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Old 08-14-2008, 04:56 AM   #1
waterse
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I was reading a huge post started by Richbrewer a while back about doing partial mashing in a small cooler and I had a question about it. I posted in a new thead as I was reluctant to dig up such a large older post. Anyhow, I was wondering how my steeping method differs from the partial mash technique and what benefit the latter would gain. Currently I steep my specialty grains in a grain bag in 2 gals of water at 155 for 45 minutes, stirring regularly to keep the temp even. I drain the grain bag in a colander and then pour 2 qts of water heated to 170 from a teakettle slowly over the bag in the collander. I allow this to drain fully then proceed to the rest of the steps for extract brewing. So what more does the partial mash technique do?

 
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Old 08-14-2008, 05:02 AM   #2
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Honestly, it is not much different than this. What differs is that in a PM, small changes in temperature or the thickness of the mash (i.e. the grain to water ratio) does affect the outcome, because these factors directly relate to the activity of the enzymes in the grains that convert starches to sugars. So, your steeping technique should work fine for PM mashing, too -- but you just have to exercise a bit of extra attention to maintaining an appropriate temp (varies with the recipe) and perhaps lower your water to grain ratio.

Sparging technique will also affect the amount of fermentables extracted, which is often more of a concern with PM/AG brewing, but honestly it is no more of an issue for PM brews than steeping.

Cheers!

 
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Old 08-14-2008, 11:17 AM   #3

The physical process doesn't really differ, but what happens at a biochemical level does. When you steep speciality grain, you are only extracting color and flavor (much like a giant tea bag). Mashing involves using a small portion of base grain (like 2-row or Maris Otter, for example) that must be held at a specific temperature in order for enzymes to convert starches into sugars. Most PM recipes that I've used involve approximately 4 lbs of grain (both base and speciality), and DME provides the remainder of the fermentables.

 
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Old 08-14-2008, 12:02 PM   #4
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Mostly everything was touched on already. The one thing you'd do differently is either use a little more grain (including some kind of base grain like 2-row, vienna, munich or pils) or cut back big time on the water volume. Example:

5 pounds of grain (4 lbs 2-row, 1/2 pound crystal 40L, 1/2 pound carapils for example)
Mash that in 1.5 gallons of water (water to grain ratio is 1.25 quarts per pound) and hold at 152F for 60 mins.
Drain wort.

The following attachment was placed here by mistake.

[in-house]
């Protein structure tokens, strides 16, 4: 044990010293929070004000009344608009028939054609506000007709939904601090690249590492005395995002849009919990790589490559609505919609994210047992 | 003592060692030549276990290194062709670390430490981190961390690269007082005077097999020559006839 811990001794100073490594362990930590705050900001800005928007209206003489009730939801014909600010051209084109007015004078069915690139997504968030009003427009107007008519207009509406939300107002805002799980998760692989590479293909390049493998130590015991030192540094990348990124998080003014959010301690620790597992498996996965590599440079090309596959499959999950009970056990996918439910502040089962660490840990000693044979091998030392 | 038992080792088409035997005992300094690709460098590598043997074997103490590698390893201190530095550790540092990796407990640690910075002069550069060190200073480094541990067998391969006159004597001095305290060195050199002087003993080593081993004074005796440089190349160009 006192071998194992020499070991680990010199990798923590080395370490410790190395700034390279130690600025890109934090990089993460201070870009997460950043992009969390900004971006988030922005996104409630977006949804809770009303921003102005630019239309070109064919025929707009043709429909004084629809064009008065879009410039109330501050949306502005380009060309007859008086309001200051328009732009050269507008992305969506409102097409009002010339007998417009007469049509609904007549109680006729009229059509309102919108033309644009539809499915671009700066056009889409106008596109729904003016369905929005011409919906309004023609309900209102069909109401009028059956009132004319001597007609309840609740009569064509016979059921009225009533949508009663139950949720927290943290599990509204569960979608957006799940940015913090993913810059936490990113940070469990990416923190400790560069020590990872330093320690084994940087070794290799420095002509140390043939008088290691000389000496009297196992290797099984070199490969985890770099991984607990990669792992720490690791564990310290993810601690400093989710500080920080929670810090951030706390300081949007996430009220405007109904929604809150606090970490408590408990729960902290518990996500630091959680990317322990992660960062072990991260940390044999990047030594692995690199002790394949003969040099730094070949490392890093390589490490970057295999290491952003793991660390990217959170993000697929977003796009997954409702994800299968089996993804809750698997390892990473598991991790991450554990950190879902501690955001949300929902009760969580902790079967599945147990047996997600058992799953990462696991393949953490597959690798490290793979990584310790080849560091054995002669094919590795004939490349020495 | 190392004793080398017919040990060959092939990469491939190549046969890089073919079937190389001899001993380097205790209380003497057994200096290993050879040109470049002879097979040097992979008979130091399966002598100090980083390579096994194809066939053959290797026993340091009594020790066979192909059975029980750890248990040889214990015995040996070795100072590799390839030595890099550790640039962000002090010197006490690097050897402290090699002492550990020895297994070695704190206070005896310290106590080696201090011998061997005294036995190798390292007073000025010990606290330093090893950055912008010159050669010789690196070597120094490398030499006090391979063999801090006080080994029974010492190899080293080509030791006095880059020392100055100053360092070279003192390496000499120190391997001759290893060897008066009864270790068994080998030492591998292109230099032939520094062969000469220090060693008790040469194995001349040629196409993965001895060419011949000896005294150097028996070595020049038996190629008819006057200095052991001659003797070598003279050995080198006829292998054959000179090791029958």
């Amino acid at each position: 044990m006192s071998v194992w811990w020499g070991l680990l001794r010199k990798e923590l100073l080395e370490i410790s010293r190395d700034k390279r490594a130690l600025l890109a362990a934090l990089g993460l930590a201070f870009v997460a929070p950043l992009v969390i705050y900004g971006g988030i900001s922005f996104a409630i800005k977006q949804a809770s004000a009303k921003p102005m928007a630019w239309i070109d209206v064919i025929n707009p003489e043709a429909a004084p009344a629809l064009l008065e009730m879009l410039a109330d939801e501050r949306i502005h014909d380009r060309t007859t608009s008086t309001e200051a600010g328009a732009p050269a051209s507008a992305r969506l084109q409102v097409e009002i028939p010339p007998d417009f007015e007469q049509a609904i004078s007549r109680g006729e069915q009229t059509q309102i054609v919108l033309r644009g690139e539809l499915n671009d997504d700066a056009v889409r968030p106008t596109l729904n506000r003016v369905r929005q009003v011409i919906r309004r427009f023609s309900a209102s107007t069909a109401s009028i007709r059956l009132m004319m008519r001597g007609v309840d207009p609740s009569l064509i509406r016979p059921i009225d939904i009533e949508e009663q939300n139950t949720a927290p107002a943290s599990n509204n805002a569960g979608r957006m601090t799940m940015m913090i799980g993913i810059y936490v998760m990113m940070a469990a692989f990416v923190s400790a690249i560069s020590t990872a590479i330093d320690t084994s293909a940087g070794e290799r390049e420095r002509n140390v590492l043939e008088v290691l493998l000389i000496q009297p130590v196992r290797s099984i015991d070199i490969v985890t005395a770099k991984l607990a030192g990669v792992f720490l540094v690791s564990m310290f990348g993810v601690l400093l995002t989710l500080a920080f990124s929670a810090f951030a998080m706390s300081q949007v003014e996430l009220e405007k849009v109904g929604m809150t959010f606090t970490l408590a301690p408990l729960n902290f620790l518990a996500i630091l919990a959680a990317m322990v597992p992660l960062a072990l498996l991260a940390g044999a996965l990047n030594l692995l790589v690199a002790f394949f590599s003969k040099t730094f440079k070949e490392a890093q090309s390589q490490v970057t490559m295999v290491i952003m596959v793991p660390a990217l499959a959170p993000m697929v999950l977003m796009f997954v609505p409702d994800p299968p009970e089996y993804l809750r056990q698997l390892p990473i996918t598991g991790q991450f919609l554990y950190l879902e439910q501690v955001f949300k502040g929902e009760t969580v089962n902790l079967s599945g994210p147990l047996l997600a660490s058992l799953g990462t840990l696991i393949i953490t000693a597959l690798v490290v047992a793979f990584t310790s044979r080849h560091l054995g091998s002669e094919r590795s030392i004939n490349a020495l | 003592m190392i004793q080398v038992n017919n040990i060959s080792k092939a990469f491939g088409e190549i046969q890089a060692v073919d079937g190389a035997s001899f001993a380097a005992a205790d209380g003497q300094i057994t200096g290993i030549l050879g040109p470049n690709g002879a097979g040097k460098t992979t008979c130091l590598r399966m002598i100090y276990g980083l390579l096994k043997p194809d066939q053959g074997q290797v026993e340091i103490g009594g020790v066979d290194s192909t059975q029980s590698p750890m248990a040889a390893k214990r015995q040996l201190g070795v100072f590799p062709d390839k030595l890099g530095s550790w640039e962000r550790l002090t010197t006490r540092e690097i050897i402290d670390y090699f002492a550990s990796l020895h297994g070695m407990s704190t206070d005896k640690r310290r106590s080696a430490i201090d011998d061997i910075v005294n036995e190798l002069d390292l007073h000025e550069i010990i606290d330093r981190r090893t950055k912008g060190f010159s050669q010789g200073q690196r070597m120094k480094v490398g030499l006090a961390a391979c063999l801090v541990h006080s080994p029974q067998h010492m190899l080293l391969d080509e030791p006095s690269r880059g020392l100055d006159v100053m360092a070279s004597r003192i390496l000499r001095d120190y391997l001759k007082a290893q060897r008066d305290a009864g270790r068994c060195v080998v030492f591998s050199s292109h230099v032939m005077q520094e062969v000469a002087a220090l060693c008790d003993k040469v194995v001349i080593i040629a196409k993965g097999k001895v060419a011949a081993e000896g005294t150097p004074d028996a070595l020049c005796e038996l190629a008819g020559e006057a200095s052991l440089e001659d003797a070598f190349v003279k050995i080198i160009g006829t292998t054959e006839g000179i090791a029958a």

Re-dunk that grain bag into fresh 175F water (1-2 gallons) and let that drain.
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Old 08-14-2008, 09:20 PM   #5
waterse
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So what is lacking is not just technique but a grain that actually produces fermetable sugar. I think I am starting to get it. Partial mash the next batch for sure. Thanks!

 
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Old 08-14-2008, 09:40 PM   #6
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Quote:
Originally Posted by waterse View Post
So what is lacking is not just technique but a grain that actually produces fermetable sugar. I think I am starting to get it. Partial mash the next batch for sure. Thanks!
Right -- essentially a partial mash is a particular type of steeping, except that it is aimed at grainbills that contain starchy grain types, rather than highly kilned grains (caramel/crystal, roast barley, black patent, etc.) that lack starches. If performed correctly, the mashing process will facilitate the natural enzyme activity in the grains so that the starches are converted to sugars that can be fermented.

Typical grains that require mashing (PM or AG) are base malts (such as 2-row, 6-row, British pale ale malt, etc.), Munich, Vienna, malted wheat or rye, etc. If you need to use adjuncts, like corn or oats, you can mix them with a base malt and use the enzymes from those grains to convert the adjuncts.

So the choice of steeping vs. PM brewing basically comes down to whether your recipe contains items that require starch conversion. The Wiki is a good source of info on this:
http://www.homebrewtalk.com/wiki/index.php/Malts_Chart

Hope that helps!

 
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Old 08-14-2008, 10:06 PM   #7
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I have seen many people do PM with grain steeping bags..but you have to keep a close eye on that temp
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Old 08-15-2008, 05:02 AM   #8
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For like 30$ you can make a 5gallon rubbermaid cooler mash tun that works like a champ. No steeping bags involved. You also get the ability to mash 12-13 lbs of grain if need be. Also try playing around with some of the free brew software demos like beersmith or promash. Thats how I got started anyway. 1 PM was all it took to go AG.

http://www.homebrewtalk.com/showthread.php?t=23008

 
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